Healthy Food is more important than how you train when it comes to getting bigger and stronger muscles.
A nutritional program for strength training has as its goal to develop a lean, muscular physique with the reserves needed to provide the strength, power and endurance to meet the demands of daily life, training and competition.
Healthy food must be at the core of your plan to achieve that goal.
Eating for Strength
There is no universally correct balance of daily nutrient intake. For people who are intent on building strength and / or muscle, however, a macro-nutrient ratio of 40% carbohydrates, 30% protein and 30% fat is a good bench-mark.
Healthy food based carbohydrates need to focus on natural, unprocessed sources. Eat fruit as a snack. Eat fibrous carbs at each meal. Try to get 30 grams of fibre into your body each day.
Complex carbohydrates, or polysaccharides, contain fibre and, unlike simple carbs, provide a steady flow of energy over a sustained period of time. In addition, they allow you to feel fuller and are more nutrient rich.
The fibre found in complex carbs acts as your body’s natural cleanser, and protects against gastrointestinal disease and colon cancer. Fibrous carbs from vegetables are also a great fat loss aid.
Protein for Strength
As the building blocks of the human body, proteins are essential to the growth and repair of muscle cells.
We all need protein, but those training for strength need more than healthy food protein sources than non-trainers. This is due to the intense demands that training places on the body and it’s need to repair and recovery the damage that results to the muscle tissue.
Proteins are made up of chemical units called amino acids. The following foods provide a complete source of the essential amino acids (those that the body cannot manufacture).
- Cottage cheese
- Lean beef
- Chicken breast
- Turkey breast
- Milk, egg, casein and whey protein powders
- Lean pork
Fruit, vegetables and nuts contain protein, but on their own may not supply all of the amino acids needed by a strength trainer. For this reason, vegetarian and vegan athletes should get nutritional advice before starting high-level training.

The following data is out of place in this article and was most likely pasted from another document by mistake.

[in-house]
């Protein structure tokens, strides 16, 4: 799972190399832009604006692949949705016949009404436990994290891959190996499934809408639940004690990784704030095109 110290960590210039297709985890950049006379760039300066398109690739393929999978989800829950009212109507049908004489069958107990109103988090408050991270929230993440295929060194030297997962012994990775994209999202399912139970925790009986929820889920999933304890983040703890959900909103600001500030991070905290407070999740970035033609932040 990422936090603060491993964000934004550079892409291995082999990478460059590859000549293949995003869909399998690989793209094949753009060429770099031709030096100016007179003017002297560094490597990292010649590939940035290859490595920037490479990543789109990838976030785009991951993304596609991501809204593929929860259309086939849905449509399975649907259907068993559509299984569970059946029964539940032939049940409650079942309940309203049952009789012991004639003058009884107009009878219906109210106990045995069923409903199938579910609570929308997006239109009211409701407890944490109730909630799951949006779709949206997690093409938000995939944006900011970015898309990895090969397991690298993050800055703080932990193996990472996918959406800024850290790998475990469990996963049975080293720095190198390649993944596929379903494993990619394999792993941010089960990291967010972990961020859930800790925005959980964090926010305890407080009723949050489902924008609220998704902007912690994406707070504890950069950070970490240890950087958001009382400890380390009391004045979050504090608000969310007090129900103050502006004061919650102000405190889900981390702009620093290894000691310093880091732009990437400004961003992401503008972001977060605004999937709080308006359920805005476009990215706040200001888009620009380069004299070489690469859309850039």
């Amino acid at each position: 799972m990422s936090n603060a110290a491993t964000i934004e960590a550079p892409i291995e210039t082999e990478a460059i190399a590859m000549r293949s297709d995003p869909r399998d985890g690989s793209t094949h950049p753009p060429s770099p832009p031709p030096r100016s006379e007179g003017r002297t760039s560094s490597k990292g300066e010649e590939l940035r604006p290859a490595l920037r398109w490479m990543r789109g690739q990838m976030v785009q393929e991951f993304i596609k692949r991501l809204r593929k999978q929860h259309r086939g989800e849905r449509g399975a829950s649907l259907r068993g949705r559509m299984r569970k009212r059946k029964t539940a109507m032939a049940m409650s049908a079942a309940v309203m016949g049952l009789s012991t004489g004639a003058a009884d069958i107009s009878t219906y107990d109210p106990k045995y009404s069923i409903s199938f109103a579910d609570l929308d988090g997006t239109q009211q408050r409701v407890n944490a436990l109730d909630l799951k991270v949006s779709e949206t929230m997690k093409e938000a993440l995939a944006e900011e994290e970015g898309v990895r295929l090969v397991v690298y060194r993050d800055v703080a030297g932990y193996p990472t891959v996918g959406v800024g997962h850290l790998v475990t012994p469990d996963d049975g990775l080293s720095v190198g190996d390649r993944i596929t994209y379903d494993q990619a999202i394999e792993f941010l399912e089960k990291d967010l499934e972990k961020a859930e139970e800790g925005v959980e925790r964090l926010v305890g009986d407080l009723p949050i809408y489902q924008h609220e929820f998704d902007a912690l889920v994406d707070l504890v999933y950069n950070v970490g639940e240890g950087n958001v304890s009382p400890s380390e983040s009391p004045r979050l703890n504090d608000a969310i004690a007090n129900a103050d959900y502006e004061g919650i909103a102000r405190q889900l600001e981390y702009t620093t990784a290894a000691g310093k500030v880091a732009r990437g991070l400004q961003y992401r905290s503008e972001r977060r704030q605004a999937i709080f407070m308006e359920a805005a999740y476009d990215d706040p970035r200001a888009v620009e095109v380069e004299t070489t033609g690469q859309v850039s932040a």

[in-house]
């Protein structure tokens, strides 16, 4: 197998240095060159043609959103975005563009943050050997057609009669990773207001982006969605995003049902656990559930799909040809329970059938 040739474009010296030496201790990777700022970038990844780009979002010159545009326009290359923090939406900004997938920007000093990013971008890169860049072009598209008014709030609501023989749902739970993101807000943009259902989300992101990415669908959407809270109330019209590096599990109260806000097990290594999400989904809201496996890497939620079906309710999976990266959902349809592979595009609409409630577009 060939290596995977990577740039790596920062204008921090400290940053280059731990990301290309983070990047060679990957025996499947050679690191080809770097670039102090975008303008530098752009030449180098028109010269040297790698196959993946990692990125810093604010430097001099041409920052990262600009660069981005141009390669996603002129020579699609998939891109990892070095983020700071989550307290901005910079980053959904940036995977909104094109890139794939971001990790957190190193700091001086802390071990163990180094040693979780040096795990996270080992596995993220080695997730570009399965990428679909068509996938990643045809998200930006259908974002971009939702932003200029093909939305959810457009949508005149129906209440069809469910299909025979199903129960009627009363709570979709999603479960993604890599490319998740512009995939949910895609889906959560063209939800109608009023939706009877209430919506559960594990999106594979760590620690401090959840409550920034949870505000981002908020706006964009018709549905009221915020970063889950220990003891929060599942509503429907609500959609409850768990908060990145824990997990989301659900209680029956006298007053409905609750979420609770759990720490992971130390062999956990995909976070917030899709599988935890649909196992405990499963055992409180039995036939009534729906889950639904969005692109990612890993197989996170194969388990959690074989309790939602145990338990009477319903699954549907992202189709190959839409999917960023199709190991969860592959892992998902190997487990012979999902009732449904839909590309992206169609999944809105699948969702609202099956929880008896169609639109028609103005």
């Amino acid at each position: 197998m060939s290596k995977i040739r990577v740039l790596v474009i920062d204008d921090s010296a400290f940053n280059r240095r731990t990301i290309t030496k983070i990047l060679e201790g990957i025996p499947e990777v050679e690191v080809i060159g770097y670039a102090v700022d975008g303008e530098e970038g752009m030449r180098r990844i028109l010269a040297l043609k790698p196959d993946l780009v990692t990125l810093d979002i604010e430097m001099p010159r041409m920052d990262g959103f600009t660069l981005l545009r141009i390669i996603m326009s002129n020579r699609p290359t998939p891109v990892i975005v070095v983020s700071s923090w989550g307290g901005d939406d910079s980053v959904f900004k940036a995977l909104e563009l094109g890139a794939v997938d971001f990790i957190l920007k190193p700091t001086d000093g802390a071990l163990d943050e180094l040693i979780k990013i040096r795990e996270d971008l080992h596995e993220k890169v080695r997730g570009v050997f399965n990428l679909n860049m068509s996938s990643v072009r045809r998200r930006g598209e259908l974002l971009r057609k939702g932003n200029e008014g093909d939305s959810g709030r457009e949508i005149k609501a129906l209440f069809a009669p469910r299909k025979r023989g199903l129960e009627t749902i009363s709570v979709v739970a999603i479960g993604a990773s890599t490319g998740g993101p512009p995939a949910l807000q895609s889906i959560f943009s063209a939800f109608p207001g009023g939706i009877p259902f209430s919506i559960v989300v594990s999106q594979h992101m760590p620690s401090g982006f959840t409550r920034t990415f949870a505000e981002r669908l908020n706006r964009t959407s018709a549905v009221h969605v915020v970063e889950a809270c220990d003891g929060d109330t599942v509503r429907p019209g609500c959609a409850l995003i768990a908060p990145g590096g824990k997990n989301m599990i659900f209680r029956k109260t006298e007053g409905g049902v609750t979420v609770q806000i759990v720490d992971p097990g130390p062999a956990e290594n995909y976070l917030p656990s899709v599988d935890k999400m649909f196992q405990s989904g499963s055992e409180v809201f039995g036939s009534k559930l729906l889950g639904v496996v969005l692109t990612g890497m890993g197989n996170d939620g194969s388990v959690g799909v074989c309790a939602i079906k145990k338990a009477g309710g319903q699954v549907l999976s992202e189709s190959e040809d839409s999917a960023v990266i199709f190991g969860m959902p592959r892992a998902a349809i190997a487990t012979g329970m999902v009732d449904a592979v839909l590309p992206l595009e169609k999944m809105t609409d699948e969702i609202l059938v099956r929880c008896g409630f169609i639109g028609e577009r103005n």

Protein needs to be taken in regularly because it is not readily stored in the body. That is one reason why eating every three waking hours makes sense for strength trainers.
Hard training strength athletes should consume approx 2 grams of healthy food protein per Kg of bodyweight. So, a 100Kg male should take in 200 grams of protein per day, spread over 5-6 meals.
In order to get stronger, you need to build muscle. To add extra muscle mass to your frame, you will need to take in more calories than you normally do. An extra 300 calories per day of healthy food will provide the needed fuel for muscle and strength gains.
Stick to a well balanced diet with frequent small meals and good natural protein sources from meat, fish, eggs, beans and legumes, and dairy products for those that are not lactose intolerant. This diet will give you all the protein sources you need for strength gains.
Begin with a good breakfast every day that is made up of low GI (a GI score of 55 or less) such as eggs, then attempt to eat every three hours to allow your body a constant supply of fuel to burn. Try not to skip meals. If you need to snack, go for nuts and yoghurt as well as lean sources of protein.
If you are training hard to build strength, you should consume high GI foods within 30 minutes after your training session to replenish your energy stores. You also need to take in quality lean protein after the workout in order to replenish and repair the muscle cell. A quality whey protein drink with milk is a good post-workout option.
By eating a balanced, healthy food diet – one made up of natural, unprocessed foods, taken in moderate quantities, with slightly increased protein, an average of 300 extra calories per day and more frequent nutrient timing you will be optimally supporting your strength and muscle building efforts.